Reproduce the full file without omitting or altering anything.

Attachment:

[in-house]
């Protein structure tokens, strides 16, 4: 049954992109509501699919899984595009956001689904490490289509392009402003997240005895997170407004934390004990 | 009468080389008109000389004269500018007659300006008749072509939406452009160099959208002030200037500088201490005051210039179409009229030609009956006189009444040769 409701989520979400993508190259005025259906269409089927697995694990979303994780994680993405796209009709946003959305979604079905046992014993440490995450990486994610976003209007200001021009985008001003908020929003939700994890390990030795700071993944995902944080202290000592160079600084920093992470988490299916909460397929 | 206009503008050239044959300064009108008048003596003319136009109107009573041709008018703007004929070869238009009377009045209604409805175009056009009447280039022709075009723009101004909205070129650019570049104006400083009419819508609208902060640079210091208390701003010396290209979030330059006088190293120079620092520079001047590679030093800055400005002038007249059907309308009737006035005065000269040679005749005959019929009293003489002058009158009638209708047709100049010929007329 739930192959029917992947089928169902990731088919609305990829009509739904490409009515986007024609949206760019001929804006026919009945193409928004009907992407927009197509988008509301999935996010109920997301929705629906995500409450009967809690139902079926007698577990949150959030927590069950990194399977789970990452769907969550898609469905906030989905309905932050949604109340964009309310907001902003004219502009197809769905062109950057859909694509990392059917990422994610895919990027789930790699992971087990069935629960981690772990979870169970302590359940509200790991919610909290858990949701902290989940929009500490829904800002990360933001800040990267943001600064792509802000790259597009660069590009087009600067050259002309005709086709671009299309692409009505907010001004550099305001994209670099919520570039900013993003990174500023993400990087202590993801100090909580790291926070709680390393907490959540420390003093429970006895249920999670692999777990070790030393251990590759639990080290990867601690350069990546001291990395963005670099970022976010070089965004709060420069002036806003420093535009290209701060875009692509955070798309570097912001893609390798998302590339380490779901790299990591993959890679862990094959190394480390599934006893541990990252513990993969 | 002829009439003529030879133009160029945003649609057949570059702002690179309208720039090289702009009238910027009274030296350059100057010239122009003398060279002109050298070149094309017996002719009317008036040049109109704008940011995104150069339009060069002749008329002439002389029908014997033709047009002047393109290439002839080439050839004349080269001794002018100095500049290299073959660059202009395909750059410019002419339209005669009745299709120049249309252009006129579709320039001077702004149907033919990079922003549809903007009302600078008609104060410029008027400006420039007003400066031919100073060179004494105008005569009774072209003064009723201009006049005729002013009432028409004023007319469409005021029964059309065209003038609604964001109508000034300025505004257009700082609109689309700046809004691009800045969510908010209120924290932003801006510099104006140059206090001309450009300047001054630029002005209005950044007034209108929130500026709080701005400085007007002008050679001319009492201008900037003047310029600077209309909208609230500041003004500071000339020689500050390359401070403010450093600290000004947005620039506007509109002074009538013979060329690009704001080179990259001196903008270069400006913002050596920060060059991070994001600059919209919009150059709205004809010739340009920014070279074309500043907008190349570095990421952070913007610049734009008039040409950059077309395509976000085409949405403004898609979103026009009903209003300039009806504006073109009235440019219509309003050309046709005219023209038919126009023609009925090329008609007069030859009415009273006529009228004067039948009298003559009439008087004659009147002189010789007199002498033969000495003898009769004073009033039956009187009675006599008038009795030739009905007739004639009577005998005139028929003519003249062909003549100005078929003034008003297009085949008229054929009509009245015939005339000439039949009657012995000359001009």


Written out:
[in-house]
């Protein structure tokens, strides 16, 4: 049954992109509501699919899984595009956001689904490490289509392009402003997240005895997170407004934390004990 | 009468080389008109000389004269500018007659300006008749072509939406452009160099959208002030200037500088201490005051210039179409009229030609009956006189009444040769 409701989520979400993508190259005025259906269409089927697995694990979303994780994680993405796209009709946003959305979604079905046992014993440490995450990486994610976003209007200001021009985008001003908020929003939700994890390990030795700071993944995902944080202290000592160079600084920093992470988490299916909460397929 | 206009503008050239044959300064009108008048003596003319136009109107009573041709008018703007004929070869238009009377009045209604409805175009056009009447280039022709075009723009101004909205070129650019570049104006400083009419819508609208902060640079210091208390701003010396290209979030330059006088190293120079620092520079001047590679030093800055400005002038007249059907309308009737006035005065000269040679005749005959019929009293003489002058009158009638209708047709100049010929007329 739930192959029917992947089928169902990731088919609305990829009509739904490409009515986007024609949206760019001929804006026919009945193409928004009907992407927009197509988008509301999935996010109920997301929705629906995500409450009967809690139902079926007698577990949150959030927590069950990194399977789970990452769907969550898609469905906030989905309905932050949604109340964009309310907001902003004219502009197809769905062109950057859909694509990392059917990422994610895919990027789930790699992971087990069935629960981690772990979870169970302590359940509200790991919610909290858990949701902290989940929009500490829904800002990360933001800040990267943001600064792509802000790259597009660069590009087009600067050259002309005709086709671009299309692409009505907010001004550099305001994209670099919520570039900013993003990174500023993400990087202590993801100090909580790291926070709680390393907490959540420390003093429970006895249920999670692999777990070790030393251990590759639990080290990867601690350069990546001291990395963005670099970022976010070089965004709060420069002036806003420093535009290209701060875009692509955070798309570097912001893609390798998302590339380490779901790299990591993959890679862990094959190394480390599934006893541990990252513990993969 | 002829009439003529030879133009160029945003649609057949570059702002690179309208720039090289702009009238910027009274030296350059100057010239122009003398060279002109050298070149094309017996002719009317008036040049109109704008940011995104150069339009060069002749008329002439002389029908014997033709047009002047393109290439002839080439050839004349080269001794002018100095500049290299073959660059202009395909750059410019002419339209005669009745299709120049249309252009006129579709320039001077702004149907033919990079922003549809903007009302600078008609104060410029008027400006420039007003400066031919100073060179004494105008005569009774072209003064009723201009006049005729002013009432028409004023007319469409005021029964059309065209003038609604964001109508000034300025505004257009700082609109689309700046809004691009800045969510908010209120924290932003801006510099104006140059206090001309450009300047001054630029002005209005950044007034209108929130500026709080701005400085007007002008050679001319009492201008900037003047310029600077209309909208609230500041003004500071000339020689500050390359401070403010450093600290000004947005620039506007509109002074009538013979060329690009704001080179990259001196903008270069400006913002050596920060060059991070994001600059919209919009150059709205004809010739340009920014070279074309500043907008190349570095990421952070913007610049734009008039040409950059077309395509976000085409949405403004898609979103026009009903209003300039009806504006073109009235440019219509309003050309046709005219023209038919126009023609009925090329008609007069030859009415009273006529009228004067039948009298003559009439008087004659009147002189010789007199002498033969000495003898009769004073009033039956009187009675006599008038009795030739009905007739004639009577005998005139028929003519003249062909003549100005078929003034008003297009085949008229054929009509009245015939005339000439039949009657012995000359001009």